6. andrewstanley sagt:

    Dude you fucking rock.

  7. Yawen Zhang sagt:

    Hi thanks for the video, I worked on low poly models texturing most of the time before. I am just wondering if symmetrical UV works along with the R/M workflow in substance painter? I have tried once it is a bit confusing.

  8. Pamela Estefanía Chávez López sagt:

    woooaaaaw!!!!! 🙂

  9. Phyo Thant sagt:

    I think roadkill will does those job automatically.

  10. viniruschel sagt:

    Hi Wes, first of all, thank you for this great playlist of tutorials! I’ve watched all of them but I still can’t figure out something. How do I find out the resolution of the UV Painter is using for reference? I used Maya 2016 to create the mesh and I separated the materials so I could get a decent textel density across everything, but when I use the stitches brush on Painter they look awfully pixelated. I exported the file as .fbx

    I’m not sure the UV resolution is the cause of this, but I’m not very experienced with Painter (first project) so I’m a little lost. Thanks

    • Allegorithmic sagt:

      Thanks! So glad you liked the videos. The resolution is set on the texture set settings. You can choose a resolution up to 4K for painting. If the UVS are very small in the 0-1 space then only a small amount of the pixels are applied and this can result in the pixelated issue. You can either enlarge the UV shell in the 0-1 space or increase the resolution.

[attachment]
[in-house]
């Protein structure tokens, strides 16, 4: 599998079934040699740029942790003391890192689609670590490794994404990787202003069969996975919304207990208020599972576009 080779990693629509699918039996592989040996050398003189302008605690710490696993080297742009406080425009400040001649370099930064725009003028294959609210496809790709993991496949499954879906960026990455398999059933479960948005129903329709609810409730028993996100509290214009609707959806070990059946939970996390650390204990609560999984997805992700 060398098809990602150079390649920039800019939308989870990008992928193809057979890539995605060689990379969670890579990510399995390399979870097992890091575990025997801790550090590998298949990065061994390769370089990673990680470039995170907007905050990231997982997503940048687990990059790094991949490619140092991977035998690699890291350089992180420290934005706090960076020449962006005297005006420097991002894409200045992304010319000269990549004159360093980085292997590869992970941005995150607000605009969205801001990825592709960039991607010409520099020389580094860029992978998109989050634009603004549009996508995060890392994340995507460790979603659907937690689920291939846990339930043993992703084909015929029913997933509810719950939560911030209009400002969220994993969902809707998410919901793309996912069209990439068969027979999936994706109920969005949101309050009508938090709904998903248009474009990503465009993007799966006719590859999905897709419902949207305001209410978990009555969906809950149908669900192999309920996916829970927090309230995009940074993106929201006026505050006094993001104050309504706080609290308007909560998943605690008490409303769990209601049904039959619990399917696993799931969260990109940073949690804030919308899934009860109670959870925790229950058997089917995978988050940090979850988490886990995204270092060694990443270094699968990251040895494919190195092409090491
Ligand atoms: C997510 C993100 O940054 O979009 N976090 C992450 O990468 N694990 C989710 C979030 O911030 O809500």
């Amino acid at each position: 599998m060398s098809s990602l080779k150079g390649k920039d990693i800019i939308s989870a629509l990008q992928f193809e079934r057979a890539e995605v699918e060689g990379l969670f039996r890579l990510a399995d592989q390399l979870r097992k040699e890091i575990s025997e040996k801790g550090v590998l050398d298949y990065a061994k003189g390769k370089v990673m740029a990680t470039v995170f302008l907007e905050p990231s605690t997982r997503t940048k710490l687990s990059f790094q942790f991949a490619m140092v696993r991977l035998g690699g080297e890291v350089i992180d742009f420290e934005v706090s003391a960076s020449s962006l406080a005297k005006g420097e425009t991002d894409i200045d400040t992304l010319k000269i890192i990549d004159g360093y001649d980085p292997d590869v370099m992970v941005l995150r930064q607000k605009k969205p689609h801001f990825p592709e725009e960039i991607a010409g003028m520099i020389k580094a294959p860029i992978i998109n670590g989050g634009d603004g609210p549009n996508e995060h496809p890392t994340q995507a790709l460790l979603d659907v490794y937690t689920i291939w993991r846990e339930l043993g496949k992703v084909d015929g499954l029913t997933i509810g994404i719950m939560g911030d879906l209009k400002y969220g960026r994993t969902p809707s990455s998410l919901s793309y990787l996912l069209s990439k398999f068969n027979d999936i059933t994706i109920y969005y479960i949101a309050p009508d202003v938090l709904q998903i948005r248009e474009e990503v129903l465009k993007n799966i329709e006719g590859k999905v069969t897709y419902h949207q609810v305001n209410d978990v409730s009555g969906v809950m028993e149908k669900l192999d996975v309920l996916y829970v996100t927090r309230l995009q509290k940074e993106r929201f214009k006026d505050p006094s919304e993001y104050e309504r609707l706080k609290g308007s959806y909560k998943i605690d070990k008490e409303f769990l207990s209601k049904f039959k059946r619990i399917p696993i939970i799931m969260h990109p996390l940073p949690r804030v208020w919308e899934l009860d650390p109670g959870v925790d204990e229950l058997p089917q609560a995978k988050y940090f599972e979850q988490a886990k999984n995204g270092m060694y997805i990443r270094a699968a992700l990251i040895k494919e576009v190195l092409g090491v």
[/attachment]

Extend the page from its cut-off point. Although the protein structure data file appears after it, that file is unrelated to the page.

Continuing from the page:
11. Scipio Klausen sagt:

    How can I UV map hard surface models?
    My maya coach said I should not use the unfold tool for hard surface geometry because some edges will be curved which shouldn’t be curved.
    He said that the unfold tool is only for organic geometry.
    When I try the unfold tool on hard surface geometry I get some crazy results which are totally crap.
    So how do I uv map complex hard surface models in maya?

    • Scipio Klausen sagt:

      I know this question is only indirect about texturing but I’m searching for how to do this since weeks and my maya coach doesn’t reply my messages 🙁

    • Allegorithmic sagt:

      Yes that is correct that unfold can be used for organic. You will get curved surfaces. The key is in how you cut the UV edges. Often I will cut the UV edges so that I get only a portion of the flat area then unfold just to relax the UVs. My workflow is to do a selection for areas that I can project from camera without distortion. Then I repeat this process of cutting up the mesh at flat planes. I will then use move and sew to place shells back together. I will use unfold just to relax. There are many cases where you can use unfold and it won’t create curved areas but the key is to have the UV cuts in place so that it retains the shape.